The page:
Troubled voyage

Print edition : February 10, 2006

France settled on Alang after failing to find a ship-breaking yard in Europe willing to take Clemenceau.


Workers aboard Clemenceau at Toulon in November 2004.-CLAUDE PARIS/AP

CLEMENCEAU, the French Navy's former flagship, has been mired in controversy since its decommissioning in 1997. Loaded with asbestos and other toxic wastes, the ship has had a strange odyssey - unwanted across Europe, turned back by Greece and Turkey, it has been compared to Richard Wagner's phantom ship in the opera The Flying Dutchman, condemned to wander from shore to shore without ever docking.

Failing to find an adequate shipyard in Europe willing to take the decommissioned aircraft-carrier for dismantling, the French authorities cast their net wider and settled on Alang, on the Gujarat coast. Controversy has dogged the vessel ever since. Environmental activists are agitated that the French authorities and the agencies associated with the ship have not revealed the exact amount of asbestos on board. Initially, a senior member of the French Defence Minister's staff stated there was 220 tonnes of asbestos on board, of which 198 tonnes or 90 per cent would be removed in France. The remaining 22 tonnes, which could not be taken out without damaging the structure and the seaworthiness of the vessel, was to be decontaminated in India.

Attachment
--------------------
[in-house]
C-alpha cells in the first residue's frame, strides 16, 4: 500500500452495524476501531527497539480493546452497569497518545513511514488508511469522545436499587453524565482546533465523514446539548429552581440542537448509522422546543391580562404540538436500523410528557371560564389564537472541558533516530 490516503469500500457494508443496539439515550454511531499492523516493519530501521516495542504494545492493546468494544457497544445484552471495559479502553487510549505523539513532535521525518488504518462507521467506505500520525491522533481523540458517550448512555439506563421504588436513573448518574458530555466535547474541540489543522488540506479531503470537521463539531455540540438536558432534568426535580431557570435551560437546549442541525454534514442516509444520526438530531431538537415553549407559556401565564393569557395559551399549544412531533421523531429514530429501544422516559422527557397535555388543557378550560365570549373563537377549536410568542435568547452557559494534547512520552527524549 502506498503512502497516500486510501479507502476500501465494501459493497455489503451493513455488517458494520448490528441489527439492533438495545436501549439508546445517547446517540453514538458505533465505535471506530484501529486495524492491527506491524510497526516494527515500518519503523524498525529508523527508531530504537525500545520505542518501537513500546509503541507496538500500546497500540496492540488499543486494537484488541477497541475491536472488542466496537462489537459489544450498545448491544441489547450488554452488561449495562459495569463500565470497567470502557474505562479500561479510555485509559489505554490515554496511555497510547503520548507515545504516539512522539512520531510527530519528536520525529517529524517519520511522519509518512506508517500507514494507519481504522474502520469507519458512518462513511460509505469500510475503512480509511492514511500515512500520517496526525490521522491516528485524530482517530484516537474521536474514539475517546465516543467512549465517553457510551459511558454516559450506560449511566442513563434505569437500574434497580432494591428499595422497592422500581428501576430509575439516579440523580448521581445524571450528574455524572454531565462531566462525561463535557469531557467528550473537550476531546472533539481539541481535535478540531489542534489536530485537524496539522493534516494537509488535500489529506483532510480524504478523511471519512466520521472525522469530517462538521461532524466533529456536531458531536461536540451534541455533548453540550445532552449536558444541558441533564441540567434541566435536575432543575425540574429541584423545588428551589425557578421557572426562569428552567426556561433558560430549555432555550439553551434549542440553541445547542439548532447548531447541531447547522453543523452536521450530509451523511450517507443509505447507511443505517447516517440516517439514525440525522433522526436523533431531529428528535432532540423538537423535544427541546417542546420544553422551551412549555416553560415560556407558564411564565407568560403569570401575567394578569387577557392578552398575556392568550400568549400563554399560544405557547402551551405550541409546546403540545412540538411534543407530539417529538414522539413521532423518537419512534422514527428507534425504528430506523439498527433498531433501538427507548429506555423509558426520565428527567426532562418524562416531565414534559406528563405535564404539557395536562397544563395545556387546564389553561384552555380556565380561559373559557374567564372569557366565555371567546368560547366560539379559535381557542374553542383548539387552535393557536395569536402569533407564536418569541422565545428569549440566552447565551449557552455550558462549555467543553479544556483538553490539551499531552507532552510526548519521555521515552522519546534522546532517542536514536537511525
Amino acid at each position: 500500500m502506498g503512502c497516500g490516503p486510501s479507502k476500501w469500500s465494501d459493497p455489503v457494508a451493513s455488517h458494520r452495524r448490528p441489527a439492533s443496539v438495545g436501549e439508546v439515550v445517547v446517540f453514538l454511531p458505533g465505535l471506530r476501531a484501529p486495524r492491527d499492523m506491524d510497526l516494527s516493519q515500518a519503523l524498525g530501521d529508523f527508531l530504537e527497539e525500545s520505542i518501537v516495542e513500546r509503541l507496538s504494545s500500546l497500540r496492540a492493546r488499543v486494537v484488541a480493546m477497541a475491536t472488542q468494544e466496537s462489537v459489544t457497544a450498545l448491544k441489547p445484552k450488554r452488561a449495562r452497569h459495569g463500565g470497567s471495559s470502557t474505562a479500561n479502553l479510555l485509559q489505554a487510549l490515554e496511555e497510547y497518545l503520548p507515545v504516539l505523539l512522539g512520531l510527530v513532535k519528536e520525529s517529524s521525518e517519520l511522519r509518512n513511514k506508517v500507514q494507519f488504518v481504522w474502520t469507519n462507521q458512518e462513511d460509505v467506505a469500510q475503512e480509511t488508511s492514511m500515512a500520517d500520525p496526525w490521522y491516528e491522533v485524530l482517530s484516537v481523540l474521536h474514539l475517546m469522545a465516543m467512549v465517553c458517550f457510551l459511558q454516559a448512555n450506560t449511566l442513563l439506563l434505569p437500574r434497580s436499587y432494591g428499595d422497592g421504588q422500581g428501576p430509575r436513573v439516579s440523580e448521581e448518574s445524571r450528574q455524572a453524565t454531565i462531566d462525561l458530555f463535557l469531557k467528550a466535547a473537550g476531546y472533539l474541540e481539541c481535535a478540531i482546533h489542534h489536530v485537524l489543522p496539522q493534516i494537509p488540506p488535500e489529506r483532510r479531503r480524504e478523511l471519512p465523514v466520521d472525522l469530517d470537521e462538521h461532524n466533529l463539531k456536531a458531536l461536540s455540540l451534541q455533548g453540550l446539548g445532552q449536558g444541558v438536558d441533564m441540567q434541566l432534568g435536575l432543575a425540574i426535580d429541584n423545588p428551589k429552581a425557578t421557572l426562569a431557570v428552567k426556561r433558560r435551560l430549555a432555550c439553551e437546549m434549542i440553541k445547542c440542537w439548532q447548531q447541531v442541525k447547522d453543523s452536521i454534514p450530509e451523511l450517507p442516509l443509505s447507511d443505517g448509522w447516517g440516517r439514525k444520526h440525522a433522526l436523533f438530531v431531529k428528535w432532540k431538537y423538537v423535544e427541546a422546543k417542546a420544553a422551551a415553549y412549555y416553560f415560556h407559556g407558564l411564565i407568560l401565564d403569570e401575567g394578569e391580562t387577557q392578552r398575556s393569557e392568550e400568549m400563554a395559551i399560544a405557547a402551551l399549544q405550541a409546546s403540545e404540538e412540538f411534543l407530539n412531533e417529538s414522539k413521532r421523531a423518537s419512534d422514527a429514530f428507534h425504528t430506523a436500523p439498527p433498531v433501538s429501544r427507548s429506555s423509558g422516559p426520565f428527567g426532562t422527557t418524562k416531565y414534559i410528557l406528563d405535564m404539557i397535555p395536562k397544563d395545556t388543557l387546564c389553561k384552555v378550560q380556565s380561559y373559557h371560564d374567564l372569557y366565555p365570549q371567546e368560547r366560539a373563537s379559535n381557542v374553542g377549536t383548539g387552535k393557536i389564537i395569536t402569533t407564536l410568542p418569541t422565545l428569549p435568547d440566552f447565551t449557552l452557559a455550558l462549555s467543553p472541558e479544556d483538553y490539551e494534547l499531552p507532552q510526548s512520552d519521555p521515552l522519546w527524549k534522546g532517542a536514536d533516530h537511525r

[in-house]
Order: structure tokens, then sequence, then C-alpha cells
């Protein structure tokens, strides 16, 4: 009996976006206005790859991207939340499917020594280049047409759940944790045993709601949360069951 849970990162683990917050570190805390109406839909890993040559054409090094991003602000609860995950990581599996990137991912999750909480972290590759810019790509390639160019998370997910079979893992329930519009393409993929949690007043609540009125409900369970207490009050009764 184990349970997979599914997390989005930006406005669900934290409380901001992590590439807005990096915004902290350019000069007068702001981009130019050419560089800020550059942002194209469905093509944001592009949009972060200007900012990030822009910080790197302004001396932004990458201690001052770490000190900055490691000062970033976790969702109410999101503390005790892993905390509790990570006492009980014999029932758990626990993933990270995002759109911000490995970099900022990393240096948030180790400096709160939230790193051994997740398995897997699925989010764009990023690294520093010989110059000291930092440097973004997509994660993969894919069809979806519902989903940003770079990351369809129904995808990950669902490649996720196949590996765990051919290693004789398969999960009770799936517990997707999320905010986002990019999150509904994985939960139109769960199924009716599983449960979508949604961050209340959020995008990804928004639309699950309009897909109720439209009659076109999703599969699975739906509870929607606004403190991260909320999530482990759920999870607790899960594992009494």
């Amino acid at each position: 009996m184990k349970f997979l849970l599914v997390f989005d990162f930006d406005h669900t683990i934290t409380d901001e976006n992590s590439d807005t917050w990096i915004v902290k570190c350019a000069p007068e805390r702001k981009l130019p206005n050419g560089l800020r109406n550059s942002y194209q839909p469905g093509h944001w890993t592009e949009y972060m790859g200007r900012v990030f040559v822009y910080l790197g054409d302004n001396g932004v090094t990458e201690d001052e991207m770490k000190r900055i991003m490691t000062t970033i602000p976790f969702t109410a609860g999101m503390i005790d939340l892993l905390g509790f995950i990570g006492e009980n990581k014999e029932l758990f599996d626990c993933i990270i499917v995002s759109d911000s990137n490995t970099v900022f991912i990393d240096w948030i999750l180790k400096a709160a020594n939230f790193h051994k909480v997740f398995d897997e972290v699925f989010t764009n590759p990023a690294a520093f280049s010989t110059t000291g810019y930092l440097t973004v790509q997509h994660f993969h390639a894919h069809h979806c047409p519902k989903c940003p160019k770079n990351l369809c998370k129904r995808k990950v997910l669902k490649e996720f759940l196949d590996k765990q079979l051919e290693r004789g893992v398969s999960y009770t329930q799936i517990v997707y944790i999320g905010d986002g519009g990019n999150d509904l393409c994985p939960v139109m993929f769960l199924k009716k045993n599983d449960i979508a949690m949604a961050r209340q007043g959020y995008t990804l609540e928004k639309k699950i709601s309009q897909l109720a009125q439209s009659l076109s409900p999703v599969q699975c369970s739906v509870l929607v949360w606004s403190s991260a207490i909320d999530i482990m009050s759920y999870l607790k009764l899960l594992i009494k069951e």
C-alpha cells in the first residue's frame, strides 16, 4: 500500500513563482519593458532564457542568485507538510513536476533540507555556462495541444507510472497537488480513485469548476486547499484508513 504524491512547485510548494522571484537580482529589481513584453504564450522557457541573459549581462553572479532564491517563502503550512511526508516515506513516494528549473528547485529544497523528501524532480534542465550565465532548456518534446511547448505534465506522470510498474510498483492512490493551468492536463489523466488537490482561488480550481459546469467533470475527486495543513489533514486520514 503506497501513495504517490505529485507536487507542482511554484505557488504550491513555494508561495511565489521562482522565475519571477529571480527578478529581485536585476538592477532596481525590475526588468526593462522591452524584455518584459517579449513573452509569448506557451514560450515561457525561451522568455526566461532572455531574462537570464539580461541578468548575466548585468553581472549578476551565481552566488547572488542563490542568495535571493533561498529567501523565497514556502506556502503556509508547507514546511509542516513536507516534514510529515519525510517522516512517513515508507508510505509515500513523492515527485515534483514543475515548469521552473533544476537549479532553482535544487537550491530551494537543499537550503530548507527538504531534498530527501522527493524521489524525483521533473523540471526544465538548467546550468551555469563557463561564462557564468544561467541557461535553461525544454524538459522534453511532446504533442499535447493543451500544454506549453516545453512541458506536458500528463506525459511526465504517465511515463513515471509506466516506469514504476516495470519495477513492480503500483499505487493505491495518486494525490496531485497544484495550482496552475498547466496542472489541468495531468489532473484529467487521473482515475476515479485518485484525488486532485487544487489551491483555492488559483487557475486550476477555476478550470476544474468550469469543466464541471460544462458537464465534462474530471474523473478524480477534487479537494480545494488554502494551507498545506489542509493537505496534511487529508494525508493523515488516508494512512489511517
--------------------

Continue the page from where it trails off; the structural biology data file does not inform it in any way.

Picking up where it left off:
Shree Ram Vessel Scrap Pvt Ltd, the Indian ship-breaking company that acquired Clemenceau from the Ship Decommissioning Industry Corporation (SDIC), the Panama-registered private company retained by the French state to dispose of the ship, gave certain guarantees in its deposition before the Supreme Court Monitoring Committee on Hazardous Waste (SCMC) on February 2, 2005.

The following is an excerpt from the minutes of the eighth meeting of the SCMC dated March 22, 2005: "Shree Ram Vessel Scrap Pvt. Ltd. informed the committee that the vessel with all duties (including customs) was a Rs.40-crore transaction... . They indicated that 98 per cent of the asbestos is being removed in France and treated. The remaining 2 per cent is within the ship and cannot be removed without destroying its integrity. Since it is within the ship and part of its structure it cannot be declared a waste. It becomes a waste only after stripping in India. To a specific query they admitted that the asbestos in the ship could be in the region of between 10-15 tonnes... . The ship would come with documents that would indicate precisely where the balance asbestos would be located... ."